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July 1, 2013

What is the Prison Industrial Complex?

by balexisd

Hi!

Just so we’re all on the same page, my name is Bianca Diaz and my project involves interviewing parents who have been incarcerated and the children they were forced to leave behind. With the photos and interviews I collect, I will create a children’s book that will attempt to speak to the emotions and struggles that incarcerated parents and their families are facing. It is my hope that this book will provide these families with a way to begin the conversation about a very difficult time in their lives. It is also imperative for me to find a way that teachers and students can have access to this book to promote understanding and open discussion.

Later this week I will have my first meeting with my project leader, Mariame Kaba of Project NIA. Until then, this post will be an update on the workshops I have been attending for the past three weeks about the Prison Industrial Complex (PIC). These workshops are held in the Jane Adams Hull House Museum and are lead by members of Project NIA and the PIC Teaching Collective. Here is a schedule of topics for each week:

  1. June 15th: PIC 101
  2. June 22nd: Intro Part 2–History 
  3. June 29th: Cycles of Incarceration
  4. July 13th: Immigration and the PIC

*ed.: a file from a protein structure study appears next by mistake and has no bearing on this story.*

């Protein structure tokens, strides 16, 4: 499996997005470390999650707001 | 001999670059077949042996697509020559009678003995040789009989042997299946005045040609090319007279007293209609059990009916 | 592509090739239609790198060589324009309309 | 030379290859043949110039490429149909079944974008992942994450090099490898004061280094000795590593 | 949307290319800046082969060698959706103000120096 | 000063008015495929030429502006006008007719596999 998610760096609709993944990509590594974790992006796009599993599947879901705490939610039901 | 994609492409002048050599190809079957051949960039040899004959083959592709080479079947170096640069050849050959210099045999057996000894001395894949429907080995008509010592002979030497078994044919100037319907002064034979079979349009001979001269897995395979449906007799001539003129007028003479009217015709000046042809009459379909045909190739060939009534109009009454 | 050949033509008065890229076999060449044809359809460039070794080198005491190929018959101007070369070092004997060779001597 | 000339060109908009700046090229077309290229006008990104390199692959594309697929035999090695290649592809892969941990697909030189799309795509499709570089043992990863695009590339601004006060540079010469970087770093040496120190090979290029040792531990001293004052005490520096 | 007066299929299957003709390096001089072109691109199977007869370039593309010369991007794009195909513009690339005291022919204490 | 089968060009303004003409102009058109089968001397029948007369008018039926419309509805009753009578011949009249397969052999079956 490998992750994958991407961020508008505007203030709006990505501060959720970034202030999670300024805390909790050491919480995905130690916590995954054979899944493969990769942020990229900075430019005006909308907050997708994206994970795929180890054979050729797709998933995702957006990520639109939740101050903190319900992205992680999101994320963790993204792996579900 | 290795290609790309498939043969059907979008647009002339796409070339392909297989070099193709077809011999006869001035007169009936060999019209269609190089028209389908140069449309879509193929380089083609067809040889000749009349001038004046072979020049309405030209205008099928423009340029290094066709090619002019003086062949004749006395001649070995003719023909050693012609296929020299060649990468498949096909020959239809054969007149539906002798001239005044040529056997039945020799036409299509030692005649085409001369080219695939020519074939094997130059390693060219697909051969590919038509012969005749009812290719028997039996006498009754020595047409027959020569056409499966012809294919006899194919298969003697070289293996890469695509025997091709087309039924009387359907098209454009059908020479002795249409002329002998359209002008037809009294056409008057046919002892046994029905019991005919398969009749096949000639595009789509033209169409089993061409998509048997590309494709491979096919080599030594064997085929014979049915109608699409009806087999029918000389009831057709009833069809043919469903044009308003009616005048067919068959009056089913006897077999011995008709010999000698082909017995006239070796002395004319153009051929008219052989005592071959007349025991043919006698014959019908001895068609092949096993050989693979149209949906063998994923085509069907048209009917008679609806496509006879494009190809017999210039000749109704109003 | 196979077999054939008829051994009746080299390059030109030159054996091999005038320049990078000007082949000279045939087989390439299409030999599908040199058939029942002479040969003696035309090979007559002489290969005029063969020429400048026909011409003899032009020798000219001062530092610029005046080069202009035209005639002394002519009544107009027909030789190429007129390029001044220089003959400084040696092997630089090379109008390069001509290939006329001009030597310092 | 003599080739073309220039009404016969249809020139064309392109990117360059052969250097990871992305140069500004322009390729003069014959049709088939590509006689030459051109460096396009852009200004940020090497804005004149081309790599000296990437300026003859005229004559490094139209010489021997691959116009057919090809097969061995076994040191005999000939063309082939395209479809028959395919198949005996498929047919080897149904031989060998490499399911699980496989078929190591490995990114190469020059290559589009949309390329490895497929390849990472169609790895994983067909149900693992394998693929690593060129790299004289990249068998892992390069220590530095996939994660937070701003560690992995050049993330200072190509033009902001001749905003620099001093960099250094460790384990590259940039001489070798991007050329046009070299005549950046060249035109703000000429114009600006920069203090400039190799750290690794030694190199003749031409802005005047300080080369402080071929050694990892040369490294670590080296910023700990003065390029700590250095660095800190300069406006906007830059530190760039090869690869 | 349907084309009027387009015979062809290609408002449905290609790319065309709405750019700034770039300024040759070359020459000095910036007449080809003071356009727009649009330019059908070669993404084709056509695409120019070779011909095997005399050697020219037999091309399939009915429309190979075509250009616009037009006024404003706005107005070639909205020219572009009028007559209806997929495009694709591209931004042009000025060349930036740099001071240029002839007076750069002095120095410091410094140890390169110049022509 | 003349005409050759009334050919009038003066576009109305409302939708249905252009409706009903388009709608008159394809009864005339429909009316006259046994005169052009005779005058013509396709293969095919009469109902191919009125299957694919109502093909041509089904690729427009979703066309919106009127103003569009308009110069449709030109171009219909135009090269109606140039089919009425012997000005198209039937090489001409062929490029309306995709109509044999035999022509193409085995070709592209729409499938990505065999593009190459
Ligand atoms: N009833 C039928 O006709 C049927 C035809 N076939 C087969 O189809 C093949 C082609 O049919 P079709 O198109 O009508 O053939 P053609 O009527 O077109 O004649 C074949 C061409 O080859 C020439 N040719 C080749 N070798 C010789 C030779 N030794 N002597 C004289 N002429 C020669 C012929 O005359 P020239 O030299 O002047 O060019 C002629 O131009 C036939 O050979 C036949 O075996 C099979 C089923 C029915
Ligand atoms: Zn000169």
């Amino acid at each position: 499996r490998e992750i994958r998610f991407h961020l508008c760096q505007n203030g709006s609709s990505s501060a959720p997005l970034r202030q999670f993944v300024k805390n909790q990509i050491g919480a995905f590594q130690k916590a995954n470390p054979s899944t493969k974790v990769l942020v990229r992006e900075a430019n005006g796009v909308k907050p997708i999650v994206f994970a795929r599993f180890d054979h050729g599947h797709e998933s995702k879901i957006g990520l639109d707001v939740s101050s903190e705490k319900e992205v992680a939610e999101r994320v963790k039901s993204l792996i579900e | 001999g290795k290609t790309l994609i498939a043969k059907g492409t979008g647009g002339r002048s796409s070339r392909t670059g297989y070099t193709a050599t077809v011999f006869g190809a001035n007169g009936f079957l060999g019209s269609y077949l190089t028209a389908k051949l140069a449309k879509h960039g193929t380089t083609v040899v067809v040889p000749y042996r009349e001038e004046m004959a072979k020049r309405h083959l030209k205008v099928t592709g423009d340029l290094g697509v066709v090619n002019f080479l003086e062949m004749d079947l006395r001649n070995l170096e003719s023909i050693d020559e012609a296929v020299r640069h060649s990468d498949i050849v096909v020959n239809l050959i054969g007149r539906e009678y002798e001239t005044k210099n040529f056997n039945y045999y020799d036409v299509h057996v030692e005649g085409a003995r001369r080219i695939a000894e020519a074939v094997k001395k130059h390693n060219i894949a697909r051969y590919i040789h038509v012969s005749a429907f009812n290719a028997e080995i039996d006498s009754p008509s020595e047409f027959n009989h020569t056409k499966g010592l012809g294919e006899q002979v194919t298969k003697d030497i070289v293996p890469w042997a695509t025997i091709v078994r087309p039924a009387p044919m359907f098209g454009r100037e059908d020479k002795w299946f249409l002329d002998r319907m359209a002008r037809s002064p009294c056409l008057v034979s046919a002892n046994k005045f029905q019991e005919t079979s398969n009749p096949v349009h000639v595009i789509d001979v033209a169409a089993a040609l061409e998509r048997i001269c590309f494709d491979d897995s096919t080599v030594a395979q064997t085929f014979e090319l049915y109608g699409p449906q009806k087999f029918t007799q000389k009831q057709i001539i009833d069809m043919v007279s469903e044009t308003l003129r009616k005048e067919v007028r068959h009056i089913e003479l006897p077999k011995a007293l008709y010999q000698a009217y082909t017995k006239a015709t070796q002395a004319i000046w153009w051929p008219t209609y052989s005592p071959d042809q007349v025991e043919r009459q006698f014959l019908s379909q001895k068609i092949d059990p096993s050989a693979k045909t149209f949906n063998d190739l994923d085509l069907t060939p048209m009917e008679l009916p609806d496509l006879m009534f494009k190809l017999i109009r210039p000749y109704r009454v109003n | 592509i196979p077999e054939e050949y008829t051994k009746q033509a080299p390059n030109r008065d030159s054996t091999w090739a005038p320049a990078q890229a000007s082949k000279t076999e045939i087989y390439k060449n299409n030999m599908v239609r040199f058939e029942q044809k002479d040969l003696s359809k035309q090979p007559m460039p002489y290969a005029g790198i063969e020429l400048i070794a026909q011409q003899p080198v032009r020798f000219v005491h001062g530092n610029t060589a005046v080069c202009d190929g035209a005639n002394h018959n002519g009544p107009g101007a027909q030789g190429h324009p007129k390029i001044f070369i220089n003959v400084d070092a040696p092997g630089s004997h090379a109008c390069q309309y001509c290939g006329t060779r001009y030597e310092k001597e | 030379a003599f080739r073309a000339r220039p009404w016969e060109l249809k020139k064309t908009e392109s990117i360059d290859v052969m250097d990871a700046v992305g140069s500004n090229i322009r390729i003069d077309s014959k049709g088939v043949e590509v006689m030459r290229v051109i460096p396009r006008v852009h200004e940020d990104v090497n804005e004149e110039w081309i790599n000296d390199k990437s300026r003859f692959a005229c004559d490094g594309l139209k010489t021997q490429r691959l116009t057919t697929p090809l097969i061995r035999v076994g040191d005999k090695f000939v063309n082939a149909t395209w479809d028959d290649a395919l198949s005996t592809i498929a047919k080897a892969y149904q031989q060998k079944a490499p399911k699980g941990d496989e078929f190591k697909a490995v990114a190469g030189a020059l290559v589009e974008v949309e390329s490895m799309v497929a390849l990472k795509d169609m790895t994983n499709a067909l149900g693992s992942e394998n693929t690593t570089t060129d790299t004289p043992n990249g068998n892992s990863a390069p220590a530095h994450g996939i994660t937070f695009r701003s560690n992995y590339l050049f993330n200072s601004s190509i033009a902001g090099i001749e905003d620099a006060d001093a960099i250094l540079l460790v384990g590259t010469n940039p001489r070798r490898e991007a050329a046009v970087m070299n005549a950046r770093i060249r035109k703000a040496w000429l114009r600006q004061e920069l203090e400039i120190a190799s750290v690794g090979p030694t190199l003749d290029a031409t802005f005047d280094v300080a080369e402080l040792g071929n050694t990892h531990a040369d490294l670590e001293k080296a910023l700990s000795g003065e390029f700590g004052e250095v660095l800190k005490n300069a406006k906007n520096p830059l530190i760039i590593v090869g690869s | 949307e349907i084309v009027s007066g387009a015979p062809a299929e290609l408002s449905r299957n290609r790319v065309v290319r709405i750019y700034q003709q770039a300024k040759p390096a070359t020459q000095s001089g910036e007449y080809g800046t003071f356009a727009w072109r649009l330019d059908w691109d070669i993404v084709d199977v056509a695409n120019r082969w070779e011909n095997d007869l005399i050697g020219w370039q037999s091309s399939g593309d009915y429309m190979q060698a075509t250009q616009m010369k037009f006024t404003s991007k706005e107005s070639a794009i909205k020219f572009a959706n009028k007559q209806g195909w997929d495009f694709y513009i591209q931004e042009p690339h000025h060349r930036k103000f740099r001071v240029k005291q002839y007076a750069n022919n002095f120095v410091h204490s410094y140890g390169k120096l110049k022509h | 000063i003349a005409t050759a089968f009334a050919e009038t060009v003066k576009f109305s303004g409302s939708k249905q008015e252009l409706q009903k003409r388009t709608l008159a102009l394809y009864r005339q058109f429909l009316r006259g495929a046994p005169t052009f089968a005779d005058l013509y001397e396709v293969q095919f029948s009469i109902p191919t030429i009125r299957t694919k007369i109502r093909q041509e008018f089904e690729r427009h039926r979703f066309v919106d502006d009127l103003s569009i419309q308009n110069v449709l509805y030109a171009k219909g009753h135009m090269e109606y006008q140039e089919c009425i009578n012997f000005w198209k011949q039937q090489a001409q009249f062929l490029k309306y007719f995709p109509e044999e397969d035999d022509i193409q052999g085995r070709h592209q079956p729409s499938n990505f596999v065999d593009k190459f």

5. July 20th: Youth and the PIC
  6. July 27th: Gender and the PIC
  7. August 3rd: Restorative and Transformative Justice
  8. August 10th: Visualizing a World Without Prisons

During week 1, Chez Rumph lead the group in introductions. There were close to 30 of us, and we went around the table, stating our names, preferred gender pronouns, and what brought us to the workshop. I was amazed at how many different interests and goals everyone had, and at the variety of age groups represented. It felt great to sit in a room full of people who were so passionate and deeply connected to the work they were doing. At the core of it all, I felt in the group a passionate belief that things can change if people can imagine something better and work for it.

After introductions, we created a mind map where the entire group tried to think about who the PIC affects. The results were eye opening. As a group we also edited a definition of the PIC which was written by Critical Resistance.

photo

A mind map showing just how pervasive the prison system is in our societies.

“The prison industrial complex (PIC) is a term we use to describe the overlapping interests of government and industry that use surveillance, policing, and imprisonment as solutions to economic, social and political problems.” – Critical Resistance

Once we created the mind map, we thought about how we each fit into the system. We asked the questions, how do I personally benefit from this system? Where are my points of leverage? How can I start making changes? To myself I wondered, what can I do as an artist?

We were presented with a lot of statistics, facts, and maps as well. These statistics highlighted the increasing rate at which women are being incarcerated, the disproportionate number of black males and people of color in prison compared to those who are white, and the incredible fact that though the US is home to only 5% of the world’s population, we are home to 25% of the world’s prison population. These were shocking and depressing, but failed to paint a picture for me of the real people behind the numbers.